Sociology, Religion and Grace
Routledge – 2007 – 320 pages
Series: Routledge Advances in Sociology
Grace is a central concept of theology, while the term also has a wide range of meanings in many fields. For the first time in book format, the sociology of grace (or enchantment) is comprehensively explained in detail, with fascinating results.
The author’s writings on this topic take the reader on an intriguing journey which traverses subjects ranging from theology, through the history of art, archaeology and mythology to anthropology. As such, this volume will interest academics across a wide range of disciplines apart from sociology.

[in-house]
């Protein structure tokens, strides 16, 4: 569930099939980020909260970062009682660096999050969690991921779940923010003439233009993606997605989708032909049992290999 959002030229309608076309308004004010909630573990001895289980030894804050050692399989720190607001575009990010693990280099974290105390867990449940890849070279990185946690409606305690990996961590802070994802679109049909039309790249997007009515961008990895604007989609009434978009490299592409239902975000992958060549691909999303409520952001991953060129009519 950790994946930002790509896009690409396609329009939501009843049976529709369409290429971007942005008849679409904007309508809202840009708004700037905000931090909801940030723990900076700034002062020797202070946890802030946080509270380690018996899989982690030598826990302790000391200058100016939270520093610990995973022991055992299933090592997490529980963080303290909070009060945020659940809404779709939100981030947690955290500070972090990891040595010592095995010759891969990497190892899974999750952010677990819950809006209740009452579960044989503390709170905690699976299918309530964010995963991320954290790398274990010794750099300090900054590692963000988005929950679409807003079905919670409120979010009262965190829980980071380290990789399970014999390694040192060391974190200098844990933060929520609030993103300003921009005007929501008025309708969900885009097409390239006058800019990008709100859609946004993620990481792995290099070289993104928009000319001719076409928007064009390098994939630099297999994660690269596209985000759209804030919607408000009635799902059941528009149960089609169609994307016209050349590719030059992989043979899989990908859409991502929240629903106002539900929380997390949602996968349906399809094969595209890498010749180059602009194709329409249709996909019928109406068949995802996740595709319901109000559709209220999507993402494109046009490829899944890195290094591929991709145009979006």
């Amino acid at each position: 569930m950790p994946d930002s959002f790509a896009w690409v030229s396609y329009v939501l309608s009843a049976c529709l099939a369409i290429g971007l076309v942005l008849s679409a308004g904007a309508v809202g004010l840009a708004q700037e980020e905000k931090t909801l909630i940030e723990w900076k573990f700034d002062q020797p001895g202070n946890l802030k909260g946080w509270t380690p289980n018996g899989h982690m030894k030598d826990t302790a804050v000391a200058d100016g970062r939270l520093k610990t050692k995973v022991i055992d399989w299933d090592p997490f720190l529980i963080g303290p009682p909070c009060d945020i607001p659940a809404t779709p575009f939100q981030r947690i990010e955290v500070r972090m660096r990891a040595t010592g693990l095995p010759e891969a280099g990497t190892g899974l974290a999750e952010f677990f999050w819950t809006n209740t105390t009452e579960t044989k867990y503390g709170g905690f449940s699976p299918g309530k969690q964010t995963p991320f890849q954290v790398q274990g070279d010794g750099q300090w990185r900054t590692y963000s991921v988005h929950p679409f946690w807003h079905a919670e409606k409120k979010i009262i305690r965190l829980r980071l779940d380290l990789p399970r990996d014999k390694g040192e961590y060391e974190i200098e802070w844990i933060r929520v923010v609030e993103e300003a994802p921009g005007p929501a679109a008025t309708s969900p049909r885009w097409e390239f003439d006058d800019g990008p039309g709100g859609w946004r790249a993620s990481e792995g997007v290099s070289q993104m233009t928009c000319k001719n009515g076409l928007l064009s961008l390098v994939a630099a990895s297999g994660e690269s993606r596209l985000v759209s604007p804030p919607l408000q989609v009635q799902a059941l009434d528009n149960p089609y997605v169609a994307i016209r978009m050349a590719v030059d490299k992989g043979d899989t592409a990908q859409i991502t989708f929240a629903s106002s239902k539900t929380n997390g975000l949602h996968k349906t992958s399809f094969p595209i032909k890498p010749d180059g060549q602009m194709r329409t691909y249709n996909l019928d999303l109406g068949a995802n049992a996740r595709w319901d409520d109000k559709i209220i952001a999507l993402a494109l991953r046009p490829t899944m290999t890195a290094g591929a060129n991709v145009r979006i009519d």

Introduction Part 1: Grace as The Power of Beauty: The Greek Experience in Context 1. Grace in Crete 2. Greek Grace 3. The Three Graces Part 2: Grace as Divine Gift: The Judeo-Christian Experience in Context 4. Anthropological Background: Gift and Community 5. Theological Foundations: Grace in the Old and New Testaments 6. Medieval Developments: Augustine, Aquinas and St Francis of Assisi Part 3: Renaissance Synthesis and Modern Fragmentation 7. Renaissance Grace 8. Raphael: Graces and Madonnas 9. Puritan Joyless Grace and Courtly Appearance of Gracefulness 10. Modernity: A Disappearance of Grace?